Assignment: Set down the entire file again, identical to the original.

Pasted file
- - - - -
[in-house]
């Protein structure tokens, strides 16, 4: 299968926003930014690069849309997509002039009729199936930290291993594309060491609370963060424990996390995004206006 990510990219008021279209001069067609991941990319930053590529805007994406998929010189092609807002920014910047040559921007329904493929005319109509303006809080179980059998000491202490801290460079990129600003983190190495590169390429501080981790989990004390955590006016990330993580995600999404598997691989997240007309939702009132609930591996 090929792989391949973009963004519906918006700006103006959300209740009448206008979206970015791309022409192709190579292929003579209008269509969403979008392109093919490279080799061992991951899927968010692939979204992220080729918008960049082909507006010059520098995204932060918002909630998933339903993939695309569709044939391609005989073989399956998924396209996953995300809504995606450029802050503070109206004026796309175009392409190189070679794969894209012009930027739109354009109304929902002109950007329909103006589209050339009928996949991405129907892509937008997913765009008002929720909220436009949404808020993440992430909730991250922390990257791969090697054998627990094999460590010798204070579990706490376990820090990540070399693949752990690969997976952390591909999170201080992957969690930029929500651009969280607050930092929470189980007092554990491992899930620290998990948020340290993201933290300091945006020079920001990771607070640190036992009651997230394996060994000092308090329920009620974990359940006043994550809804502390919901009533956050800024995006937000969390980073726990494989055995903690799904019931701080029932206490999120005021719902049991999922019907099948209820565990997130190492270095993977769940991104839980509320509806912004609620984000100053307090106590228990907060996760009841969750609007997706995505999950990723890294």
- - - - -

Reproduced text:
[in-house]
């Protein structure tokens, strides 16, 4: 299968926003930014690069849309997509002039009729199936930290291993594309060491609370963060424990996390995004206006 990510990219008021279209001069067609991941990319930053590529805007994406998929010189092609807002920014910047040559921007329904493929005319109509303006809080179980059998000491202490801290460079990129600003983190190495590169390429501080981790989990004390955590006016990330993580995600999404598997691989997240007309939702009132609930591996 090929792989391949973009963004519906918006700006103006959300209740009448206008979206970015791309022409192709190579292929003579209008269509969403979008392109093919490279080799061992991951899927968010692939979204992220080729918008960049082909507006010059520098995204932060918002909630998933339903993939695309569709044939391609005989073989399956998924396209996953995300809504995606450029802050503070109206004026796309175009392409190189070679794969894209012009930027739109354009109304929902002109950007329909103006589209050339009928996949991405129907892509937008997913765009008002929720909220436009949404808020993440992430909730991250922390990257791969090697054998627990094999460590010798204070579990706490376990820090990540070399693949752990690969997976952390591909999170201080992957969690930029929500651009969280607050930092929470189980007092554990491992899930620290998990948020340290993201933290300091945006020079920001990771607070640190036992009651997230394996060994000092308090329920009620974990359940006043994550809804502390919901009533956050800024995006937000969390980073726990494989055995903690799904019931701080029932206490999120005021719902049991999922019907099948209820565990997130190492270095993977769940991104839980509320509806912004609620984000100053307090106590228990907060996760009841969750609007997706995505999950990723890294």